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From Animesh Chaturvedi <>
Subject RE: Concerns about our community health and collaboration process
Date Fri, 14 Dec 2012 21:40:22 GMT
In my opinion we should lean as much as  possible towards "collaborating on all features".

The reason is two-fold  firstly  community is a place to learn and explore if we do not share
ideas we would never know what community has to offer and secondly by bringing in real world
scenarios we also help educate the community on what matters most to the end users.


> -----Original Message-----
> From: Marcus Sorensen []
> Sent: Friday, December 14, 2012 1:17 PM
> To:
> Subject: Re: Concerns about our community health and collaboration process
> I think this is a great discussion to have, but I think it would help if there were
> specific examples you could share so that we all have a better understanding.
> For example, I think I'm guilty of this in some respects, but I'm not sure if this
> is what you're talking about. Let me post one of my examples and the
> workflow that has been followed (correct or otherwise):
> 1. We have a need for CloudStack to do X
> 2. We determine if it's a feature that makes sense for CloudStack in general
> to have, or just us (e.g. it may be some small custom thing that talks to our
> internal resources or storage).
> 3. If it's generic enough that it makes sense for upstream CloudStack (and
> believe me anything we can push back we want to), we post to the list to see
> if anyone else is working on it or interested in it.
> 4. We get feedback, but whether or not the community is interested in it,
> we're going to develop it.
> 5. If it seems the community is interested in the feature, we post our patches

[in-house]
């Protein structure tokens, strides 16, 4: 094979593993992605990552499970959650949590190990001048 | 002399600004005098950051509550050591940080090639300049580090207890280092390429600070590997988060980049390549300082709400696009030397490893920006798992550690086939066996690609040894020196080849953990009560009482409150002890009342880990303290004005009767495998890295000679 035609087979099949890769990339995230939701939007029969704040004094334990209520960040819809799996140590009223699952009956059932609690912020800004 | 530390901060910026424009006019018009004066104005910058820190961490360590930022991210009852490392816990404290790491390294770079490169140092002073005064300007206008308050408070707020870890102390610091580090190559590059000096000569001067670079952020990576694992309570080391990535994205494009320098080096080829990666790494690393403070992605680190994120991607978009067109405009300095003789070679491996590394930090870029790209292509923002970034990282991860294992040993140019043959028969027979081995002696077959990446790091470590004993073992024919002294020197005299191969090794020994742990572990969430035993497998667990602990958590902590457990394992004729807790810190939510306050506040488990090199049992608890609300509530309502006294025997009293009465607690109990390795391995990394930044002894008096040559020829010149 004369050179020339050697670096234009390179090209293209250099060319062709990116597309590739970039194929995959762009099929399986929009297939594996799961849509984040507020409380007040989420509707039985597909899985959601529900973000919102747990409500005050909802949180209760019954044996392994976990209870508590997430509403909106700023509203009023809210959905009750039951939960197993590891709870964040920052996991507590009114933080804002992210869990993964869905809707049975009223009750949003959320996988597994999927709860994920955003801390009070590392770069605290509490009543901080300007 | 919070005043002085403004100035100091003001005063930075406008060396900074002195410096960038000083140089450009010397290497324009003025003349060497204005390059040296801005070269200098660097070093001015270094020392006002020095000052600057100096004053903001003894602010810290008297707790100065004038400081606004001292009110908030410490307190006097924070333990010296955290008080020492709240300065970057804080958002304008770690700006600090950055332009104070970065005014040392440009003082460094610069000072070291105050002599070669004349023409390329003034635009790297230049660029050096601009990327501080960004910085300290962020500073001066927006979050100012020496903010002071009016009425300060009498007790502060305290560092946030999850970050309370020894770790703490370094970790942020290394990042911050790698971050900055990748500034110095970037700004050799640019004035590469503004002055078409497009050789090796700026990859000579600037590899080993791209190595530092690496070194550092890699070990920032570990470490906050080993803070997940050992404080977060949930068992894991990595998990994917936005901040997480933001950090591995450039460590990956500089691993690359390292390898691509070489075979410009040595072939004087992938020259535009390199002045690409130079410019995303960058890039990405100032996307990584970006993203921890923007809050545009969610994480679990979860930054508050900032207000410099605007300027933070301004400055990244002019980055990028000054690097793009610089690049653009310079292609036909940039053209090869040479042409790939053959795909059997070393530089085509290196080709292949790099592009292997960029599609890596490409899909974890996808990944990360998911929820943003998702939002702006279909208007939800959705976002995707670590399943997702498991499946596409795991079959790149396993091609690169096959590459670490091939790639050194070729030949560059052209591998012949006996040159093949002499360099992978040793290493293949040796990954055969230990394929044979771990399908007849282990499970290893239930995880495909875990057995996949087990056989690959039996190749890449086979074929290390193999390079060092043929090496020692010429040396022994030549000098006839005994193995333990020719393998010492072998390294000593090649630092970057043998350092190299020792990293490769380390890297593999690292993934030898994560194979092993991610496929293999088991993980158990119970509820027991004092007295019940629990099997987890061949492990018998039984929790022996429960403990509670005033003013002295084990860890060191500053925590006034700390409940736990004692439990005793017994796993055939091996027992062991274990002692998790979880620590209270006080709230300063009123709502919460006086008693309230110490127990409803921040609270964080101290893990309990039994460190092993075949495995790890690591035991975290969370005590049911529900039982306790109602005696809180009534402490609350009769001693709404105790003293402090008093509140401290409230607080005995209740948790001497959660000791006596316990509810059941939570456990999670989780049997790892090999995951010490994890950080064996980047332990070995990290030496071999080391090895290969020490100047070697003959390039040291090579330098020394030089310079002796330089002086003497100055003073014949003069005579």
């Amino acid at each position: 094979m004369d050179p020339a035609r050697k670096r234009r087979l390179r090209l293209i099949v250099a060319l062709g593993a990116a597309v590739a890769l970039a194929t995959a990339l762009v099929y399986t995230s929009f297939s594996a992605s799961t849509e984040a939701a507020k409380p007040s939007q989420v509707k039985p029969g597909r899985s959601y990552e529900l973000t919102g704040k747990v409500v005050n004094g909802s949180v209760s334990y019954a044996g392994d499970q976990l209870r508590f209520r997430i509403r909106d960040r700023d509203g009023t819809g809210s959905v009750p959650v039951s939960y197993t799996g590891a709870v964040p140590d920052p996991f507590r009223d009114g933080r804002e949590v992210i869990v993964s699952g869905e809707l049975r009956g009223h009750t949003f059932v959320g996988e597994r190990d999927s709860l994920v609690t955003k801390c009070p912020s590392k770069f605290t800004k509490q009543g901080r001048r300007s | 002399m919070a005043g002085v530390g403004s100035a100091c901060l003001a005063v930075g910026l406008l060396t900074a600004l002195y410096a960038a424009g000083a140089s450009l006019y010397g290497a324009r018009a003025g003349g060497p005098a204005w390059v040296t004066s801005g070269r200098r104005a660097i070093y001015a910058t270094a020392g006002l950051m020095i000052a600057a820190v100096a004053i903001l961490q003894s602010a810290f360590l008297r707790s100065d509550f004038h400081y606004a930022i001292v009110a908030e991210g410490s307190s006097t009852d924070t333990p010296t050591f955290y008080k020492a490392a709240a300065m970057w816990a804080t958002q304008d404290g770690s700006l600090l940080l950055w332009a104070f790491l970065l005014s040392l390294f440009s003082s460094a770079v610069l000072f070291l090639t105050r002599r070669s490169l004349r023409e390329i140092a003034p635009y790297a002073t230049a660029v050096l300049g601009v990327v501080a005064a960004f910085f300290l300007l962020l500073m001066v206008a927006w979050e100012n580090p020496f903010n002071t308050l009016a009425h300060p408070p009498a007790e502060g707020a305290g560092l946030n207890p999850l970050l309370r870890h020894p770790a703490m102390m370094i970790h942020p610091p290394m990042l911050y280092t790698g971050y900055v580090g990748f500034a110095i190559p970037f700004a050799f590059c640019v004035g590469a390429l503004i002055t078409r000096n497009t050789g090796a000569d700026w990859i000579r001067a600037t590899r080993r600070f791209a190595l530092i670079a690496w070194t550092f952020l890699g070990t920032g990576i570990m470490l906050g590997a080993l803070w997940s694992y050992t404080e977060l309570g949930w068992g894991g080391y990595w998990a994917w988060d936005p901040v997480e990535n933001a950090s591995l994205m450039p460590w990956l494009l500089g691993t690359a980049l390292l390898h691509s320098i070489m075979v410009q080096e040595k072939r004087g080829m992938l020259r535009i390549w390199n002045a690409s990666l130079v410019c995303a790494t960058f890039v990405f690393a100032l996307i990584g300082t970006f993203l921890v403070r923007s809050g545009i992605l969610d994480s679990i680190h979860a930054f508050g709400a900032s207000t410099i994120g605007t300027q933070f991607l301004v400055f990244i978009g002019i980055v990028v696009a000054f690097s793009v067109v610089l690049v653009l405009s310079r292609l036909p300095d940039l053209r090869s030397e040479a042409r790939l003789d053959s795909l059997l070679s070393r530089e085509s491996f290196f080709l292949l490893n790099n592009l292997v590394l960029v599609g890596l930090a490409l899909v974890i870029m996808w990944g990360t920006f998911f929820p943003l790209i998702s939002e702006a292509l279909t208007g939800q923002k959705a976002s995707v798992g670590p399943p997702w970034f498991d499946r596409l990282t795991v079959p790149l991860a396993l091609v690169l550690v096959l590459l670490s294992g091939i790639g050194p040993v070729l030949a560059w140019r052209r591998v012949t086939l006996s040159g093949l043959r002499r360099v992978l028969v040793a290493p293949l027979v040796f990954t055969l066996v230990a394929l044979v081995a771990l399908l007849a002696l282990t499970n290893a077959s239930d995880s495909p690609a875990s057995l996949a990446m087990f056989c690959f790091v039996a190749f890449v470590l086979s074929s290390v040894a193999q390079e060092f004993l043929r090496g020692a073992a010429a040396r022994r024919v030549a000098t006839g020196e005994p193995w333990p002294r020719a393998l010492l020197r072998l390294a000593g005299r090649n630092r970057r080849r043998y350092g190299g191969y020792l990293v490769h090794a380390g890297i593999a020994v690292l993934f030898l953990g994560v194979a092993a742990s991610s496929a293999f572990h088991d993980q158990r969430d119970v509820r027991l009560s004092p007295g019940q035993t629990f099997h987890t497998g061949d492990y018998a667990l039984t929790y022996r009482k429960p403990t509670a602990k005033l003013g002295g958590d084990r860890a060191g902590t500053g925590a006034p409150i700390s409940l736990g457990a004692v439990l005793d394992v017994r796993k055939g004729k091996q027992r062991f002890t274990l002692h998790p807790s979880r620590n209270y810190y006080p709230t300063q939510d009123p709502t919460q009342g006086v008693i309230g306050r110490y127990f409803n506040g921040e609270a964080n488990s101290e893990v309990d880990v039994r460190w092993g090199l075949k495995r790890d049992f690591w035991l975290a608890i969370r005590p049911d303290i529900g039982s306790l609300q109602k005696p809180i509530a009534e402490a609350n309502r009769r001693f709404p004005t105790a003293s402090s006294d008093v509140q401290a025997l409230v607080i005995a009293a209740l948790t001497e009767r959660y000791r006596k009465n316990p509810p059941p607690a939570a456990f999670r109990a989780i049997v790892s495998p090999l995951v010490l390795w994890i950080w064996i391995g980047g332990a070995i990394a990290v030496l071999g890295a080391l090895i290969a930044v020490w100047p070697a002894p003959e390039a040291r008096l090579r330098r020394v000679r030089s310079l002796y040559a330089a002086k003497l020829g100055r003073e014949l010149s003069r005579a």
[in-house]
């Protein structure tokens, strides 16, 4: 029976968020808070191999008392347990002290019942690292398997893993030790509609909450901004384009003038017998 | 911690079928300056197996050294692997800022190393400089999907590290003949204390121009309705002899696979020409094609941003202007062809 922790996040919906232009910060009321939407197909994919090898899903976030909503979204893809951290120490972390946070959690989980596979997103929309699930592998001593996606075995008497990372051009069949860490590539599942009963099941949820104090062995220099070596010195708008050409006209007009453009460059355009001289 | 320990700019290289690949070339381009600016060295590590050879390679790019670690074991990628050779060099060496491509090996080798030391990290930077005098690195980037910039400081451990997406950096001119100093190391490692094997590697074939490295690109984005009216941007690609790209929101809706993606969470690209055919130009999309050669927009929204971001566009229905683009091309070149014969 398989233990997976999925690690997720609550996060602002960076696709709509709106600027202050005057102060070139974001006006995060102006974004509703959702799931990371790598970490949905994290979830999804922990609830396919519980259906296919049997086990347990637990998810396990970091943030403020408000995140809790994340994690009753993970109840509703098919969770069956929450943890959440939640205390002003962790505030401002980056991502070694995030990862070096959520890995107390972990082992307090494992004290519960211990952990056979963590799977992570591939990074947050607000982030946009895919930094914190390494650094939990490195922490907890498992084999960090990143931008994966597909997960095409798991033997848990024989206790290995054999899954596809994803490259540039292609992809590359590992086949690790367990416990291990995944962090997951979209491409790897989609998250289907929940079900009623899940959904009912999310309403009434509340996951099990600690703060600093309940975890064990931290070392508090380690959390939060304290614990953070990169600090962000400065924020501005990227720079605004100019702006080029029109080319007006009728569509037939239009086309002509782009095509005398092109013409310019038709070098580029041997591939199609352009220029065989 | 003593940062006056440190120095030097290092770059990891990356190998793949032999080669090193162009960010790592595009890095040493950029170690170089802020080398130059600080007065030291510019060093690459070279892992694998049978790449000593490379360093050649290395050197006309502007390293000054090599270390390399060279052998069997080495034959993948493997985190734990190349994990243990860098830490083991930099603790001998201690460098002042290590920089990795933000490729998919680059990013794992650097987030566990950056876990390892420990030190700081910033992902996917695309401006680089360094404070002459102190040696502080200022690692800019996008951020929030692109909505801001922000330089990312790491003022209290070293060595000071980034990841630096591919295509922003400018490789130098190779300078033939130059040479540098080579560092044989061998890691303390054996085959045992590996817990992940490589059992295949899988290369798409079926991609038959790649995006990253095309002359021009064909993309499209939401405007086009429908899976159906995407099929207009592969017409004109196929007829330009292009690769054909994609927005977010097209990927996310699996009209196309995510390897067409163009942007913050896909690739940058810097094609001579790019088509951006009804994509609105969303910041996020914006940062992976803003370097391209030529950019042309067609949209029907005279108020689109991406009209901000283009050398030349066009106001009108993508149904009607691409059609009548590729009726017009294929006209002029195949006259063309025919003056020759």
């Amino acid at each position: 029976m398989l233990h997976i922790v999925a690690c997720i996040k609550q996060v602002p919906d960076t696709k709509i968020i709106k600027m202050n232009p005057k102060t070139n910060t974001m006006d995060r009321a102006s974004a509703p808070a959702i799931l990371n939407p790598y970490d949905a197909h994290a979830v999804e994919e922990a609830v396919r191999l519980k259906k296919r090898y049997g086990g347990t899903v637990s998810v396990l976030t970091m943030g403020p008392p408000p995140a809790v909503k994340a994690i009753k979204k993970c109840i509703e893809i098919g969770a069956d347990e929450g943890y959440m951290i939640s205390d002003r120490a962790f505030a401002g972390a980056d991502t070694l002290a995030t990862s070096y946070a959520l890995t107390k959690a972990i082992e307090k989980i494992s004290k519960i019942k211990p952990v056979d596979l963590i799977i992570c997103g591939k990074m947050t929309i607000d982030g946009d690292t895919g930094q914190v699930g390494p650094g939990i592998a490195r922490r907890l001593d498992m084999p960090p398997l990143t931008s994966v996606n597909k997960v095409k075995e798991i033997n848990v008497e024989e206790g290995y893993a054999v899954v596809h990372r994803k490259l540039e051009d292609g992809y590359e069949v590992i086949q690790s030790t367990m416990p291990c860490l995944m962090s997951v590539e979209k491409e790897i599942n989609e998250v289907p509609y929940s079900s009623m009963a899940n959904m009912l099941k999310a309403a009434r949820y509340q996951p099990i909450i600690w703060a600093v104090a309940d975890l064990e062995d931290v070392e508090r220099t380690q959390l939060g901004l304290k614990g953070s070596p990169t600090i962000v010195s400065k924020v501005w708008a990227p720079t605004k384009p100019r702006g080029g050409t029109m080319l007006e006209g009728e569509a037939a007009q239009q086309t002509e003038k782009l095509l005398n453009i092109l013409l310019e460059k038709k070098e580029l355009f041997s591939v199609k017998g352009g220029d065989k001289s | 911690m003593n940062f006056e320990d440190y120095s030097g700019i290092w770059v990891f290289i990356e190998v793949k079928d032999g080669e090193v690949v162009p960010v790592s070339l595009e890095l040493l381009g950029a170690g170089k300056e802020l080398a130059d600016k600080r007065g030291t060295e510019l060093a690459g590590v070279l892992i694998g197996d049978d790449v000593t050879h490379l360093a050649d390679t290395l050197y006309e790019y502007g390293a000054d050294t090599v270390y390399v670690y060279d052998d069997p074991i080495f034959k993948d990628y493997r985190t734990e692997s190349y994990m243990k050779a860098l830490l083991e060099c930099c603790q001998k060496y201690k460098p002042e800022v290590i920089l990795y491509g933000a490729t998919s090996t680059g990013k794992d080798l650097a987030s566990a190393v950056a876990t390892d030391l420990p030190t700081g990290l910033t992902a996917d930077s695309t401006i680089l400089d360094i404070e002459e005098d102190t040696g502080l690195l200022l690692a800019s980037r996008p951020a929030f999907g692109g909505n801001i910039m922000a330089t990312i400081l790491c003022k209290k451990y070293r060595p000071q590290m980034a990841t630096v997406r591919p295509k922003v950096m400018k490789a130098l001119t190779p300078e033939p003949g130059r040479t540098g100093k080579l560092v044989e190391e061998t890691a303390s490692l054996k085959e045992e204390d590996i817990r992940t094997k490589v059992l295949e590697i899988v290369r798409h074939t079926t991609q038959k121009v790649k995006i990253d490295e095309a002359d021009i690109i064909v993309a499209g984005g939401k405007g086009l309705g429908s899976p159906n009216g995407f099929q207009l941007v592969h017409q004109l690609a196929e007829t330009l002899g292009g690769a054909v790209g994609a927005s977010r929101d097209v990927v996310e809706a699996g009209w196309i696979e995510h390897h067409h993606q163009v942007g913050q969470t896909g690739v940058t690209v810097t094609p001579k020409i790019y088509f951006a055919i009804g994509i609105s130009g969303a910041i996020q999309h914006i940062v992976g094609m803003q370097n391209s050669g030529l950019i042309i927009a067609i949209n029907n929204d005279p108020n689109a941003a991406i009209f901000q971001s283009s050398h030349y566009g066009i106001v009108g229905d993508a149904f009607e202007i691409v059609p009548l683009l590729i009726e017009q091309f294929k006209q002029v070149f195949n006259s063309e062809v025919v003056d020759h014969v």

> for review. Small fixes to existing things are simply committed, but new
> features need review. Even if the community didn't respond, we post it for
> others to look at in an attempt to get it upstream.
> 6. If there's sufficient feedback the change is committed, otherwise it's
> abandoned.
> The key here is that we're leveraging CloudStack, but we can't be beholden
> to what the community deems are good features, so we can (and should be
> able to) develop things independently. Then we say to the community
> "here's this patch we've developed that implements feature X, if you're
> interested", which we may have attempted to start a discussion about
> previously, with mixed results. Obviously we in particular haven't had more
> than 2 or 3 things total, so don't read too much into my example, but I could
> see how it could become a huge problem.
> So if we have a procedure that can mitigate the two forces of "collaborating
> on all features" vs "developing features that are necessary and feeding them
> back to the community if they want them", it would help me, in particular, to
> plan our workflow better.
> On Fri, Dec 14, 2012 at 1:12 PM, Chip Childers
> <>wrote:
> > is email on a positive note, let me say that I personally want nothing
> > but the best for Apache CloudStack, both as a software project and as
> > a growing community of like minded individuals.  Our young Apache
> > community has done some great things together so far.  Please do your
> > part to help us continue to grow and evolve in the spirit of an Apache
> > project.
> >

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